THE election battleground in Wagga has been labelled the quietest in recent memory by one of the city’s leading political analysts.
Troy Whitford, a lecturer in politics and history at Charles Sturt University, has seen bitterly fought three-cornered contests in Wagga and an independent fight tooth and nail to claim the state seat just four years ago.
But this time around, he said there was a lack of general interest in the campaign.
“It seems we’ve moved into this fait accompli mood again and (the election) just doesn’t seem to ahve the excitement, which is worrying,” he said.
“We won’t get what we need out here if we’re not a bit of a squeaky wheel.”
Dr Whitford believes neither the belief nor the resources exist among the five candidates vying to wrest the seat from the Liberals for the first time since 1957.
Independent candidate Paul Funnell agreed resourcing was a huge issue in mounting a sustained challenge – but belief was certainly not lacking.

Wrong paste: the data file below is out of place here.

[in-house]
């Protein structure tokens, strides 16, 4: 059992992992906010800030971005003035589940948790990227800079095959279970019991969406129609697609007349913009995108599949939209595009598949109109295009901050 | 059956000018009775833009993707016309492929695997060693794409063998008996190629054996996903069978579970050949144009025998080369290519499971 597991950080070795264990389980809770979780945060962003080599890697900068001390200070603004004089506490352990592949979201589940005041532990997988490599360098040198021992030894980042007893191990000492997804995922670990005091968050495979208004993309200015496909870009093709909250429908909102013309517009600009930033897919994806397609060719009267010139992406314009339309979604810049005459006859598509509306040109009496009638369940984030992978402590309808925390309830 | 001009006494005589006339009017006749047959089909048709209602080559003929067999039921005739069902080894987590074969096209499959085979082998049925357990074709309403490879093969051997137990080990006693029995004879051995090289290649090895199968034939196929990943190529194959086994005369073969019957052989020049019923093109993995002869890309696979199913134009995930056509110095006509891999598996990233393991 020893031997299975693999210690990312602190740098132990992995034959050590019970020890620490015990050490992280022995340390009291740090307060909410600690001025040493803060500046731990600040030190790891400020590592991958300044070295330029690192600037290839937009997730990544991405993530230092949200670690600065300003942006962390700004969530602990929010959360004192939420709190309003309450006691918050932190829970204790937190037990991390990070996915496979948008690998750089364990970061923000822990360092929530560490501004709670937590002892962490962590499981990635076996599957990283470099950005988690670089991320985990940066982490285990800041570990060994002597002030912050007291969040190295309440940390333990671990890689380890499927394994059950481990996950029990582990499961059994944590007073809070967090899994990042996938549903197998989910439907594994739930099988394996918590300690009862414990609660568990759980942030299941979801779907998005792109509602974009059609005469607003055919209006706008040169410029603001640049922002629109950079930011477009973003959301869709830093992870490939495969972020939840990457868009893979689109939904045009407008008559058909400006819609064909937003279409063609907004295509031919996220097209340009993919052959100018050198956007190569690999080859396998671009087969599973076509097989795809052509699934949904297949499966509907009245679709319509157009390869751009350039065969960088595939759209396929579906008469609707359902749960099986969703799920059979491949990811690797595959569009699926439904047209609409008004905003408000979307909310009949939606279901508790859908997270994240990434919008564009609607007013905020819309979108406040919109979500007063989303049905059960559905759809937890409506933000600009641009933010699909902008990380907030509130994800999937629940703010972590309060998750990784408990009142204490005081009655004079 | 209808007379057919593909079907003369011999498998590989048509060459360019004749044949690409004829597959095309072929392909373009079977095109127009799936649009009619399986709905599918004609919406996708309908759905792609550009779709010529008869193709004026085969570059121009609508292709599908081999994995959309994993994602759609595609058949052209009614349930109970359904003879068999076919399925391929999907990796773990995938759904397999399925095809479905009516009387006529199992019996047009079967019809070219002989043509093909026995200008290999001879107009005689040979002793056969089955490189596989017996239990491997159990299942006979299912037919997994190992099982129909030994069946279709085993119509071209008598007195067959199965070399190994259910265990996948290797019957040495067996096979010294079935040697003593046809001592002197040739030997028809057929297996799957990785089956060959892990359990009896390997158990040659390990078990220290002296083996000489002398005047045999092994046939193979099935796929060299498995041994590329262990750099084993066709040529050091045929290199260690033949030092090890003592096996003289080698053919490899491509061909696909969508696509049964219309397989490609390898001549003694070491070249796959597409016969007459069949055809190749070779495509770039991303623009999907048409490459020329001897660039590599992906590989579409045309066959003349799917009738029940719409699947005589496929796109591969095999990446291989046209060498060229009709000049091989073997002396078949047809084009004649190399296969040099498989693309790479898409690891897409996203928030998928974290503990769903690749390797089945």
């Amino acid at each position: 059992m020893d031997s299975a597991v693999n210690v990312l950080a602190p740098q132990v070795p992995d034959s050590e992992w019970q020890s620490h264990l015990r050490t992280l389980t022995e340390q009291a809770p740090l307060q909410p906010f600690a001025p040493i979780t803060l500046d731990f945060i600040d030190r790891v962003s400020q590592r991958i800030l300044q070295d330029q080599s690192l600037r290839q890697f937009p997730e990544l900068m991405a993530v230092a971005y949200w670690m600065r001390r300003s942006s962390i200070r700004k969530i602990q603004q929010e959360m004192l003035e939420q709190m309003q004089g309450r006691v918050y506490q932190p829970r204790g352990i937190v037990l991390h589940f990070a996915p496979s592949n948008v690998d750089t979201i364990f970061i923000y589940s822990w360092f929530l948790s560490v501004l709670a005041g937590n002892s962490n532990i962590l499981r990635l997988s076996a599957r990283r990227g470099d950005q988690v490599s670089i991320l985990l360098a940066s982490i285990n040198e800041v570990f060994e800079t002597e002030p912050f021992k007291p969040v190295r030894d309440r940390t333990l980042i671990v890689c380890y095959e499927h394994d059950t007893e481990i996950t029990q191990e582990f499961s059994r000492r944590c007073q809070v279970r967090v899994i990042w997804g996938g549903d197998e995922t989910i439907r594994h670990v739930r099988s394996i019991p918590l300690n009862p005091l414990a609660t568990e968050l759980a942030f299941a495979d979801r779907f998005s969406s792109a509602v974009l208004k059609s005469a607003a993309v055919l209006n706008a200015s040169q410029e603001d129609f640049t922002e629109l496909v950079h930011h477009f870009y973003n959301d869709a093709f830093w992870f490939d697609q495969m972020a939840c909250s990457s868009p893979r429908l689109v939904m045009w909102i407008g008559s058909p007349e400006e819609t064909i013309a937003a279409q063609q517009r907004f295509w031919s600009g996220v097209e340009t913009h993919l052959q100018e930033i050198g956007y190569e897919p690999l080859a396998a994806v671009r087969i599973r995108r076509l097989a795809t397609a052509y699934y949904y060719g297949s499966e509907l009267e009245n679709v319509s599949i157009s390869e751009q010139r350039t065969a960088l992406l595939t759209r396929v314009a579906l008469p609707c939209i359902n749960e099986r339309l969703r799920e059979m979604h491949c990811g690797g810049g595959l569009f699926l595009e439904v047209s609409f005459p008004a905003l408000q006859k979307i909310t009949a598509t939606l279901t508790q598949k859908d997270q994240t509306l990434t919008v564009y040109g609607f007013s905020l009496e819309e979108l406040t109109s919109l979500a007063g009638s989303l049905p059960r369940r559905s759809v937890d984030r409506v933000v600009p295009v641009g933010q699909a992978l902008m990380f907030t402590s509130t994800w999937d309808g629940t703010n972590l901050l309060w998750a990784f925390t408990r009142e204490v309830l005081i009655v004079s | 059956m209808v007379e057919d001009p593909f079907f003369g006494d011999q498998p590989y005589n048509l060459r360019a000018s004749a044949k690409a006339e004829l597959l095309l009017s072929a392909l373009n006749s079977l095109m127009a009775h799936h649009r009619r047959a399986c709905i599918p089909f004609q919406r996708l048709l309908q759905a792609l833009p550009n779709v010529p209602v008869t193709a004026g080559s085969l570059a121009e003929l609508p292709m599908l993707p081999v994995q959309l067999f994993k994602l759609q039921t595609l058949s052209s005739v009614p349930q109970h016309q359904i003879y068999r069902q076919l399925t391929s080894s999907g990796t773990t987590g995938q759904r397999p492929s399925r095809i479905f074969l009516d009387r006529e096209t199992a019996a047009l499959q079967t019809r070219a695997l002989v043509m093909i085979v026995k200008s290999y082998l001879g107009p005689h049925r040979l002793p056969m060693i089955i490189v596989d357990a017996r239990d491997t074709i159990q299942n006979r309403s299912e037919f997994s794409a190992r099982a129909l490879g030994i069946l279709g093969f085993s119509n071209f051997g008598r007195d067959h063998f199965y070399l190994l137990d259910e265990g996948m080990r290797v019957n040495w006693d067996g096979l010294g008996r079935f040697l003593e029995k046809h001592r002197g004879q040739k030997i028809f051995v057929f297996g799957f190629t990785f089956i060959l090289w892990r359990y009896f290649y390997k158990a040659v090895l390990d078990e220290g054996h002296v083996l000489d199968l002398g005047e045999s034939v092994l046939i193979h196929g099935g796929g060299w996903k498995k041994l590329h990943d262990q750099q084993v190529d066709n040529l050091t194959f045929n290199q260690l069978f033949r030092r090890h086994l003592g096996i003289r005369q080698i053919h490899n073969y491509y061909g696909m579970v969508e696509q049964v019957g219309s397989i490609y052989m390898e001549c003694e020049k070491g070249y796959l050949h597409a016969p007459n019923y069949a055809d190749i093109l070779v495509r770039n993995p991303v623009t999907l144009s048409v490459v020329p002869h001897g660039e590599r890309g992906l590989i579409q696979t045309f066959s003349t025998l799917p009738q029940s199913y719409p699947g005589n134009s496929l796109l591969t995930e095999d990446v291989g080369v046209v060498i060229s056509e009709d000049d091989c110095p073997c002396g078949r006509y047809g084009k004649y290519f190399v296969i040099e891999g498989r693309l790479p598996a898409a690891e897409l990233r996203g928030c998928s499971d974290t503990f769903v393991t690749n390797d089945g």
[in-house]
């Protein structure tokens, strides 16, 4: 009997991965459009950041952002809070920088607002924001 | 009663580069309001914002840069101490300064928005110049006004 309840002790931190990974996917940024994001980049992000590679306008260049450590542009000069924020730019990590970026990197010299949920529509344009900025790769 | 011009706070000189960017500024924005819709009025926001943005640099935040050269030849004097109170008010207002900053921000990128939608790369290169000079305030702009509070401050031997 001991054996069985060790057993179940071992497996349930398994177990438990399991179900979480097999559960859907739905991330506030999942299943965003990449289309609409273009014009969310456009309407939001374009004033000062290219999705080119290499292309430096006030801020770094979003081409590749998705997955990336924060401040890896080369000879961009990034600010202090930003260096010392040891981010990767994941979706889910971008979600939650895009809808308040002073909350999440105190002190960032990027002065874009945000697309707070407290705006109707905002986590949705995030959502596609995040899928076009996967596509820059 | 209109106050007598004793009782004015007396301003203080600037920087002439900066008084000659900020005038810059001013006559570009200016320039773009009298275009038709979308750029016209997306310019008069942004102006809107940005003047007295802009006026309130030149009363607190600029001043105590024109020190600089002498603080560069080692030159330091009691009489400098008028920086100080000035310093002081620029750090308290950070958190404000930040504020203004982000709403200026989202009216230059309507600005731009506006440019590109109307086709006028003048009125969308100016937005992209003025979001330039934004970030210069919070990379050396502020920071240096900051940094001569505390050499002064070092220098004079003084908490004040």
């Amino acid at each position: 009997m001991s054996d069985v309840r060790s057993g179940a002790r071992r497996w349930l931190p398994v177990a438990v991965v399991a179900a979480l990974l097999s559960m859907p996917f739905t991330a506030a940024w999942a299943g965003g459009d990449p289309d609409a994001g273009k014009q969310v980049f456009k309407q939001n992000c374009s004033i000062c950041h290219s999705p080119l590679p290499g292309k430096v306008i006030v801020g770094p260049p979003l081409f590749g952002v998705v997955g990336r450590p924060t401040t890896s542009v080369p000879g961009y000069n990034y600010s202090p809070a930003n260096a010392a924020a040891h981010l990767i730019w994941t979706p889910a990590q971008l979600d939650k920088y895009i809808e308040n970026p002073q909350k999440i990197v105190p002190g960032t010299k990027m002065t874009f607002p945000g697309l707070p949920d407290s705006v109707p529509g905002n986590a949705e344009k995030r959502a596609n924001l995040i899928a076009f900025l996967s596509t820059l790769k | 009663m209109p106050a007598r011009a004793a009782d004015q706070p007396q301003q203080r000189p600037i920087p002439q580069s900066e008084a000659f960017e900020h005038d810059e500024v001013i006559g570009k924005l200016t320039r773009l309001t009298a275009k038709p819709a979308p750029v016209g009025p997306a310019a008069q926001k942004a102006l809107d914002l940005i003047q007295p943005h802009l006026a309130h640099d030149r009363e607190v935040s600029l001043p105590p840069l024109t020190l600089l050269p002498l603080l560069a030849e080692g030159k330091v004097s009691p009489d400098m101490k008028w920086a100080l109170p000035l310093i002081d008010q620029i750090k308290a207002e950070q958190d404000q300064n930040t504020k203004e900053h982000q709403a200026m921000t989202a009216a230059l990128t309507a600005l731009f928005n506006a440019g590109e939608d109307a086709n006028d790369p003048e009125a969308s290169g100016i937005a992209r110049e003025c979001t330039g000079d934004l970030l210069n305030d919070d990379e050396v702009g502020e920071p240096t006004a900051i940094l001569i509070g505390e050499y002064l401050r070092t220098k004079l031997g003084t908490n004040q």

“I have the belief to topple Daryl (Maguire) … I believe I can do it but the lack of resources is making it difficult,” he said.
The profile of candidates put up by Labor in recent elections was another issue raised by Dr Whitford, who said they were not of the same calibre as local party giants Pat Brassil and Col McPherson, who ran the Coalition close in federal and state elections in the 1990s.
“Not only were they high-profile Labor men, but they had a strong following,” he said.
“We don’t have those sort of strong Labor-type figures in our region anymore – I’m talking about guys who have been on local councils, active in the local community, well-known and well respected.”
Labor candidate Dan Hayes said he didn’t believe his lower profile held him at a disadvantage.
In contrast to comments made by previous Country Labor Wagga president Glenn Elliott-Rudder to a branch meeting in January last year, that suggested a Labor candidate winning election was a far-fetched thought, Mr Hayes said he was in the race to “make a change” and grow Labor’s supporter base in the seat.
“There is no glory in Labor candidacy in the Riverina, you do it for the 30 per cent of voters who vote Labor,” Mr Elliott-Rudder told the meeting last January.
Mr Hayes told the Advertiser on Wednesday the party had "an important role to play in the community".